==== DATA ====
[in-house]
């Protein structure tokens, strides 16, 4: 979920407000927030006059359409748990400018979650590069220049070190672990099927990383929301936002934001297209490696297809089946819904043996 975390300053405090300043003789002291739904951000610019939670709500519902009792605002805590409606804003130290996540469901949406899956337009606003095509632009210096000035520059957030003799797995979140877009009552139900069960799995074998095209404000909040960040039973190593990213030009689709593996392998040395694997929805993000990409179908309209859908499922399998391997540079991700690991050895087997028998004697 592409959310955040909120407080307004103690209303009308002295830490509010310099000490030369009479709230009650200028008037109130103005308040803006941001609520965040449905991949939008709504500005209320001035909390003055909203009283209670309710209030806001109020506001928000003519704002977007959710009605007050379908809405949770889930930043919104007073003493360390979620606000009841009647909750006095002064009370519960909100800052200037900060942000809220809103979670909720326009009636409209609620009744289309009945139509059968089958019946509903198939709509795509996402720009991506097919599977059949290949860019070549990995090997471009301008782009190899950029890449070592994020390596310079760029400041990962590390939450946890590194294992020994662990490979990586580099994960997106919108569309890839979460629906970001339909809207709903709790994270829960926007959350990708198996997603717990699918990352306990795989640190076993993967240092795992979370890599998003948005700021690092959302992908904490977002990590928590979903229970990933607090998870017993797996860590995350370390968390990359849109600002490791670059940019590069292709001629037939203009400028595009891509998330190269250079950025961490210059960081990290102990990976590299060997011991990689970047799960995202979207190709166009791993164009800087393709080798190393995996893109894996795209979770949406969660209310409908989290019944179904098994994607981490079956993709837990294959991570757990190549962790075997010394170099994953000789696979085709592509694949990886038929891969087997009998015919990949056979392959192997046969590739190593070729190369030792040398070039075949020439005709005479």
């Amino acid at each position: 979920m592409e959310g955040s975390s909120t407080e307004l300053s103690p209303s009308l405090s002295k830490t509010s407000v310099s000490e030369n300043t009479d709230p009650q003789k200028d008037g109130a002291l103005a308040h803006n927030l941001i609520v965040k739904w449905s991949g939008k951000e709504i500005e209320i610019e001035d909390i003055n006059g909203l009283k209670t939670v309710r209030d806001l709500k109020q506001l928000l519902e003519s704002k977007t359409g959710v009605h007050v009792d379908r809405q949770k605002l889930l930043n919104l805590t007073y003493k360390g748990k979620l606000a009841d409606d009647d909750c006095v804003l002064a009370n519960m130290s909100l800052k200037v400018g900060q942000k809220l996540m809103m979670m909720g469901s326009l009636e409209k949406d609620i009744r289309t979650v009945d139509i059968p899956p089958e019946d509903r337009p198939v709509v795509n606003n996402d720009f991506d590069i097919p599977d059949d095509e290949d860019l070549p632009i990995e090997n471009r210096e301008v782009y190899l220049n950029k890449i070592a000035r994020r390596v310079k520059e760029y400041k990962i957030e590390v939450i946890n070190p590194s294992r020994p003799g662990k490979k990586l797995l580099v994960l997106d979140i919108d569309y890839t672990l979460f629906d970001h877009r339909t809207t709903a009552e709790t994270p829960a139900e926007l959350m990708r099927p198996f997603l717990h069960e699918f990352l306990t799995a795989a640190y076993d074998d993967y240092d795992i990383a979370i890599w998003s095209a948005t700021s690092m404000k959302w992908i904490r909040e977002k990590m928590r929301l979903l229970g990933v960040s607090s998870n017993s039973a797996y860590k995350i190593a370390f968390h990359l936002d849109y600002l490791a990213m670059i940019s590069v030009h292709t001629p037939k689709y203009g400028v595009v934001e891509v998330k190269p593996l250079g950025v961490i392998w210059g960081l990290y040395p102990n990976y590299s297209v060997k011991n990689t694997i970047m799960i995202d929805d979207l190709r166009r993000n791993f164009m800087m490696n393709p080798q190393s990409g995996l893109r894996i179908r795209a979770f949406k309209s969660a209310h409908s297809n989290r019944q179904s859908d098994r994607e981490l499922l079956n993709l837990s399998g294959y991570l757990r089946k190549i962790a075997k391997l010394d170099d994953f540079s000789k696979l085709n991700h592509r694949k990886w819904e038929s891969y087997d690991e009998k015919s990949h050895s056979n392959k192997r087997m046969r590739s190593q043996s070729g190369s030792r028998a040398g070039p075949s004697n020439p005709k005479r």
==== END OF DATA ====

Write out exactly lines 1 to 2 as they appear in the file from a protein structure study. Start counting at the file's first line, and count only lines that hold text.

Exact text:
[in-house]
């Protein structure tokens, strides 16, 4: 979920407000927030006059359409748990400018979650590069220049070190672990099927990383929301936002934001297209490696297809089946819904043996 975390300053405090300043003789002291739904951000610019939670709500519902009792605002805590409606804003130290996540469901949406899956337009606003095509632009210096000035520059957030003799797995979140877009009552139900069960799995074998095209404000909040960040039973190593990213030009689709593996392998040395694997929805993000990409179908309209859908499922399998391997540079991700690991050895087997028998004697 592409959310955040909120407080307004103690209303009308002295830490509010310099000490030369009479709230009650200028008037109130103005308040803006941001609520965040449905991949939008709504500005209320001035909390003055909203009283209670309710209030806001109020506001928000003519704002977007959710009605007050379908809405949770889930930043919104007073003493360390979620606000009841009647909750006095002064009370519960909100800052200037900060942000809220809103979670909720326009009636409209609620009744289309009945139509059968089958019946509903198939709509795509996402720009991506097919599977059949290949860019070549990995090997471009301008782009190899950029890449070592994020390596310079760029400041990962590390939450946890590194294992020994662990490979990586580099994960997106919108569309890839979460629906970001339909809207709903709790994270829960926007959350990708198996997603717990699918990352306990795989640190076993993967240092795992979370890599998003948005700021690092959302992908904490977002990590928590979903229970990933607090998870017993797996860590995350370390968390990359849109600002490791670059940019590069292709001629037939203009400028595009891509998330190269250079950025961490210059960081990290102990990976590299060997011991990689970047799960995202979207190709166009791993164009800087393709080798190393995996893109894996795209979770949406969660209310409908989290019944179904098994994607981490079956993709837990294959991570757990190549962790075997010394170099994953000789696979085709592509694949990886038929891969087997009998015919990949056979392959192997046969590739190593070729190369030792040398070039075949020439005709005479």